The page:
A magnet is a material or object that produces a magnetic field. This magnetic field is invisible but is responsible for the most notable property of a magnet: a force that pulls on other ferromagnetic materials, such as iron, attracts or repels other magnets. A permanent magnet is an object made from a material, magnetized and creates its own persistent magnetic field. An everyday example is a refrigerator magnet used to hold notes on a refrigerator door. Materials that can be magnetized, which are the ones that are attracted to a magnet, are called ferromagnetic; these include the elements iron and cobalt and their alloys, some alloys of rare-earth metals, some occurring minerals such as lodestone. Although ferromagnetic materials are the only ones attracted to a magnet enough to be considered magnetic, all other substances respond weakly to a magnetic field, by one of several other types of magnetism. Ferromagnetic materials can be divided into magnetically "soft" materials like annealed iron, which can be magnetized but do not tend to stay magnetized, magnetically "hard" materials, which do.
Permanent magnets are made from "hard" ferromagnetic materials such as alnico and ferrite that are subjected to special processing in a strong magnetic field during manufacture to align their internal microcrystalline structure, making them hard to demagnetize. To demagnetize a saturated magnet, a certain magnetic field must be applied, this threshold depends on coercivity of the respective material. "Hard" materials have high coercivity, whereas "soft" materials have low coercivity. The overall strength of a magnet is measured by its magnetic moment or, the total magnetic flux it produces; the local strength of magnetism in a material is measured by its magnetization. An electromagnet is made from a coil of wire that acts as a magnet when an electric current passes through it but stops being a magnet when the current stops; the coil is wrapped around a core of "soft" ferromagnetic material such as mild steel, which enhances the magnetic field produced by the coil. Ancient people learned about magnetism from lodestones which are magnetized pieces of iron ore.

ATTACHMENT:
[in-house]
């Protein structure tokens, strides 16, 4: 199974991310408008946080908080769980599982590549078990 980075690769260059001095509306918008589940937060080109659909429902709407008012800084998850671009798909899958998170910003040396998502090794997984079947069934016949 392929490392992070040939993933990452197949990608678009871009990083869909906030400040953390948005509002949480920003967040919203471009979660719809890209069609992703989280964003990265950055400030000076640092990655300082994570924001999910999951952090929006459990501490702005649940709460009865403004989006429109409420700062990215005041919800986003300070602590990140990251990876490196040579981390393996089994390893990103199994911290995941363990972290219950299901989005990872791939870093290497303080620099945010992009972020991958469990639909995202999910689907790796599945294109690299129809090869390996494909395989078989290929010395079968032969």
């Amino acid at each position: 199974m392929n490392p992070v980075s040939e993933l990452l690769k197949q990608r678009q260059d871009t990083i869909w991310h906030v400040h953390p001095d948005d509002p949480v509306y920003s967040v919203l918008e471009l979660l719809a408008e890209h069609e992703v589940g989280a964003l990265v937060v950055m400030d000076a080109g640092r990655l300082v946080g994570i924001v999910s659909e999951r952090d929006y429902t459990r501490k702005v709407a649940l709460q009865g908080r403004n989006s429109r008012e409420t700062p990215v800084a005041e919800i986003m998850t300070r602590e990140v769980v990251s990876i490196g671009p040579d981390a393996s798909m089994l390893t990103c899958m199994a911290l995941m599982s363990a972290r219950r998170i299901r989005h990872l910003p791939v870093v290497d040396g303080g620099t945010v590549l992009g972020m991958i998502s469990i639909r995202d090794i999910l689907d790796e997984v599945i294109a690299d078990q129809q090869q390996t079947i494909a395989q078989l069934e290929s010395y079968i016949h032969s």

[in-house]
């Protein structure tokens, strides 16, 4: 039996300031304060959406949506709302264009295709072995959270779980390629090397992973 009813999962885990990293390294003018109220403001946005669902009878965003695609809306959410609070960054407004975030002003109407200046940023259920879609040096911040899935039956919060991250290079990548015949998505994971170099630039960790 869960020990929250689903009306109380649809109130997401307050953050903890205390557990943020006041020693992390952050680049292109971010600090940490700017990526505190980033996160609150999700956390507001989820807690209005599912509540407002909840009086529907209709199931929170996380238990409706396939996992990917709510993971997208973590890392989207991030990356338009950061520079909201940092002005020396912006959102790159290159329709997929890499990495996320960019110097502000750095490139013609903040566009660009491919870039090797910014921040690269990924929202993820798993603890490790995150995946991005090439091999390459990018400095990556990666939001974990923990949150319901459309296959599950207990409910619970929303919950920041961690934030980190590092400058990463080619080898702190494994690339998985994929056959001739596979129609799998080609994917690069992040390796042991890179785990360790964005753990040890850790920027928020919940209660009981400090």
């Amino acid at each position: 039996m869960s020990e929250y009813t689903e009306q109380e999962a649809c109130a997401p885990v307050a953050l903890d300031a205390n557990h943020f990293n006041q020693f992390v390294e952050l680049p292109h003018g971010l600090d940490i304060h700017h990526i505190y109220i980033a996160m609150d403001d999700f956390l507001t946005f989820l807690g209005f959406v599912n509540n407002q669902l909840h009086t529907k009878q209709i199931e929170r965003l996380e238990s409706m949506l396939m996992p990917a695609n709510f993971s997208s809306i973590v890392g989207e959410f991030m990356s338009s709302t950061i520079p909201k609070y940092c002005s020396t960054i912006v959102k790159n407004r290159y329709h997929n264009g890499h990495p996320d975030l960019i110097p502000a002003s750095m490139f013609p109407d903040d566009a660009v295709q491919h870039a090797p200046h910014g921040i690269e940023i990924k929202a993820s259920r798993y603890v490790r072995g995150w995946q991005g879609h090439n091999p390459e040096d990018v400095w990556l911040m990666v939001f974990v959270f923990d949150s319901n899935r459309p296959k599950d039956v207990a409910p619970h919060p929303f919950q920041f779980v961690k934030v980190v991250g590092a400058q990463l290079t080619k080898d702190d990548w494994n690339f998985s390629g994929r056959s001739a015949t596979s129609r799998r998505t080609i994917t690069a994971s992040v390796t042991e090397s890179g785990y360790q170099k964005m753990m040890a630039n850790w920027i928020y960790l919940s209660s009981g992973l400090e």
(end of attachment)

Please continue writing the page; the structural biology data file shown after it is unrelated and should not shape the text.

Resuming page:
The word magnet was adopted in Middle English from Latin magnetum "lodestone" from Greek μαγνῆτις meaning " from Magnesia", a part of ancient Greece where lodestones were found. Lodestones, suspended so they could turn, were the first magnetic compasses; the earliest known surviving descriptions of magnets and their properties are from Greece and China around 2500 years ago. The properties of lodestones and their affinity for iron were written of by Pliny the Elder in his encyclopedia Naturalis Historia. By the 12th to 13th centuries AD, magnetic compasses were used in navigation in China, the Arabian Peninsula and elsewhere; the magnetic flux density is a vector field. The magnetic B field vector at a given point in space is specified by two properties: Its direction, along the orientation of a compass needle, its magnitude, proportional to how the compass needle orients along that direction. In SI units, the strength of the magnetic B field is given in teslas. A magnet's magnetic moment is a vector.